HONG KONG'S MAIN AIRLINE Cathay Pacific has suffered a major data leak that has exposed the data of up to 9.4 million passengers.
Data including passport numbers, credit card numbers and travel history was compromised, though the airline has stated that information has yet to be used for nefarious means.
"The Company has no evidence that any personal information has been misused. The information systems affected were separate from the Company's flight operations systems. There is no impact on flight safety," Cathay Pacific stated.
"The Company initially discovered suspicious activity on its network in March 2018. Upon discovery, the Company took immediate action to contain the event, to commence a thorough investigation with the assistance of a leading cybersecurity firm, and to further strengthen its information system security measures.
"Unauthorised access to certain personal data was confirmed in early May 2018. Since that time, analysis of the data has continued in order to identify affected individuals and to determine whether the data at issue could be reconstructed."
As yet there's no information on whether the data leak was accidental, caused by a dodgy system, or the work of a hacker; all the airline knows is the suite of information was accessed improperly.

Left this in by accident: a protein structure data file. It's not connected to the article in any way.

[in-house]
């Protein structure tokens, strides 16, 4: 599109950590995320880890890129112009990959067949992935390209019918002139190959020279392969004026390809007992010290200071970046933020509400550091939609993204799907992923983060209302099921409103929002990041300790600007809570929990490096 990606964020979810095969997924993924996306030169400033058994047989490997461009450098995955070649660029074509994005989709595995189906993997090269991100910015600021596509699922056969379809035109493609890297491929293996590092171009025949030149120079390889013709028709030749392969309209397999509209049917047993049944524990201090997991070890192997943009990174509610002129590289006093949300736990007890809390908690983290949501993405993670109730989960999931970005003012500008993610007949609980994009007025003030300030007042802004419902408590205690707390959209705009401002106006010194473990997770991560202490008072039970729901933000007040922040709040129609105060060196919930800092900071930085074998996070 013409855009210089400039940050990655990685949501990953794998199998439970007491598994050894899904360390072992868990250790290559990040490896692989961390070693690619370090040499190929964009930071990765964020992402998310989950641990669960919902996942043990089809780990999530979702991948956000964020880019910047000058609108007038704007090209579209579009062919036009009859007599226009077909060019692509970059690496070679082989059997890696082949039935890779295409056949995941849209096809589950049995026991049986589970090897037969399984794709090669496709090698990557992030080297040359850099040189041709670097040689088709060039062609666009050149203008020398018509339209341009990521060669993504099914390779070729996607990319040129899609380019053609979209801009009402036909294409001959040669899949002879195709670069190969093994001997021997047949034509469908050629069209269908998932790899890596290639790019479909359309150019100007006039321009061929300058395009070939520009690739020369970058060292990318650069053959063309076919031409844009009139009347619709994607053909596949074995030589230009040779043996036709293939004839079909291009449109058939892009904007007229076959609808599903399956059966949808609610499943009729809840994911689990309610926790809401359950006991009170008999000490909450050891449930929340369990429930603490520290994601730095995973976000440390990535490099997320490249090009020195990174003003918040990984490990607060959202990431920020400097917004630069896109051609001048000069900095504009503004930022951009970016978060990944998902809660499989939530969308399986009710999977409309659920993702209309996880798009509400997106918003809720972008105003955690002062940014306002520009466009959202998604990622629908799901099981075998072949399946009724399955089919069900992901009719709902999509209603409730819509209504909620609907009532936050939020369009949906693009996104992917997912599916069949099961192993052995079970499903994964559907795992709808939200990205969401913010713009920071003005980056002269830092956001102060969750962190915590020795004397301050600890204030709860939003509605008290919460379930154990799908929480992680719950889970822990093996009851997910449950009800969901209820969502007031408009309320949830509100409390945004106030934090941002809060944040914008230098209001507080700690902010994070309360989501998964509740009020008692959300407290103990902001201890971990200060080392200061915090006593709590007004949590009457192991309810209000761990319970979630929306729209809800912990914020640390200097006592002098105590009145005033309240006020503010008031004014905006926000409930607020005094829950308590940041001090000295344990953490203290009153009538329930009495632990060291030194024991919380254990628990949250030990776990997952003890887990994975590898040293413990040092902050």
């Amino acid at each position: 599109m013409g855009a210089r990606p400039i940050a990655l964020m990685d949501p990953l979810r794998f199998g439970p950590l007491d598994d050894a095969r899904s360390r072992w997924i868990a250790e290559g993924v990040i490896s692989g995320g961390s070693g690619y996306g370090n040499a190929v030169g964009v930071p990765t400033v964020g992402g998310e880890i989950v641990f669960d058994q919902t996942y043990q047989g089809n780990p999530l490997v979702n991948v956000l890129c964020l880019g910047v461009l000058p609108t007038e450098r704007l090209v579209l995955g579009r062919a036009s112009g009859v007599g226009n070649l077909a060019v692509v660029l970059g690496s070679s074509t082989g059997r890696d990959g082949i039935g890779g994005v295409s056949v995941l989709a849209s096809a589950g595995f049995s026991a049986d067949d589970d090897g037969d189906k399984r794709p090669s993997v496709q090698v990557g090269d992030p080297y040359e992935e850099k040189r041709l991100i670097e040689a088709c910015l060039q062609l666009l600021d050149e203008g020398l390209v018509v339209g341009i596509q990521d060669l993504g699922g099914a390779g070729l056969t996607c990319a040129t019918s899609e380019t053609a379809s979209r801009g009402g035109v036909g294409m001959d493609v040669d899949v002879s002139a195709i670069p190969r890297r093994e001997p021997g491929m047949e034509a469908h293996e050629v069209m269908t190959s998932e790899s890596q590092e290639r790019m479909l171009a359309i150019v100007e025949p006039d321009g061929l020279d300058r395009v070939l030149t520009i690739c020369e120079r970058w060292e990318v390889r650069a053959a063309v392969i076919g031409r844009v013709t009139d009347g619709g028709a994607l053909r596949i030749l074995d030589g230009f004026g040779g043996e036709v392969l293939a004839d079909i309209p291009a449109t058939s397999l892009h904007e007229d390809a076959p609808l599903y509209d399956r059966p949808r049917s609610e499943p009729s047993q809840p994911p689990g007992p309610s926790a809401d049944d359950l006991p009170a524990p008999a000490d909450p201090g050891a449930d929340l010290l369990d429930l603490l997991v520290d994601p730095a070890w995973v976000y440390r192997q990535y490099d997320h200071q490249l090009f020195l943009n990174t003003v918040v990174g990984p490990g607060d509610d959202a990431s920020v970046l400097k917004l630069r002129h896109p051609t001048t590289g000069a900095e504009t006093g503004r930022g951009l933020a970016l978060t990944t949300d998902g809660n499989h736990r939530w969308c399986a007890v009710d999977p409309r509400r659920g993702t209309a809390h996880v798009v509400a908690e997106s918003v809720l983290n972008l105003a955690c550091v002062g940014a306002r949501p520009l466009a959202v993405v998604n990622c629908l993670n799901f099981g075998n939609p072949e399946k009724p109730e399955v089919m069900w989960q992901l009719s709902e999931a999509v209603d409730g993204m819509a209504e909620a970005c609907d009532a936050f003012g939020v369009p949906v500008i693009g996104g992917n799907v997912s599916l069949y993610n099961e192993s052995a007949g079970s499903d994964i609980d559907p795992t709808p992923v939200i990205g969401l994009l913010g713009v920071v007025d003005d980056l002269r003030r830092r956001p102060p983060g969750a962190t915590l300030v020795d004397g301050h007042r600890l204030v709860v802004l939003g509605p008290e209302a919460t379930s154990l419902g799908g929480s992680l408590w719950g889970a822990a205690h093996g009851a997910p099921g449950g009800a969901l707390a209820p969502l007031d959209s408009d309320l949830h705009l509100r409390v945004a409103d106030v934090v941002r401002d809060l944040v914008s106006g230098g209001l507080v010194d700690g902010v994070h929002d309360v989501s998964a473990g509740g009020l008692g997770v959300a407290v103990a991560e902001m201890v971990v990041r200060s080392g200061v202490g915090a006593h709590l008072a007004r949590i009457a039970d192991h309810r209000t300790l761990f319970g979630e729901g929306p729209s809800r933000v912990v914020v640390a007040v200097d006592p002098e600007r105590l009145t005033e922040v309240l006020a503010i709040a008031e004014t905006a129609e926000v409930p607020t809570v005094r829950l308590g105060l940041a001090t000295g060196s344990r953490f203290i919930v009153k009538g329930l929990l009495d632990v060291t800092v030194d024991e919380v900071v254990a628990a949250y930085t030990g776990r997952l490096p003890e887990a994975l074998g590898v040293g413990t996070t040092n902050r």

Give the data doesn't look like it's being misused, the leak may not have been as bad as it looks, not that the cybersecurity community is impressed.
"Airlines appear are an increasingly popular target for cybercriminals. In recent months, Air Canada and British Airways have suffered breaches. However the Cathay Pacific breach disclosed a feature-rich set of data, including more than 40 times more passports than the Air Canada breach, meaning it will have a much greater impact on passengers," said Randy Abrams, senior security analyst at Webroot, in a comment sent to The INQUIRER.
"In addition to potential monetary theft, having a high number of passports compromised with passenger history and information should be of significant concern to governments across the world as they try to secure their borders.
"The sheer amount and quality of data leaked can make for extremely targeted social engineering attacks. Being able to incorporate details such as travel history can enable cybercriminals to create exceptionally plausible social engineering attacks against enterprises, helping fuel future attacks."
Worrying stuff. And this data leak comes not long after it British Airways suffered a major data breach that saw the payment details of passengers lifted from the airline. µ
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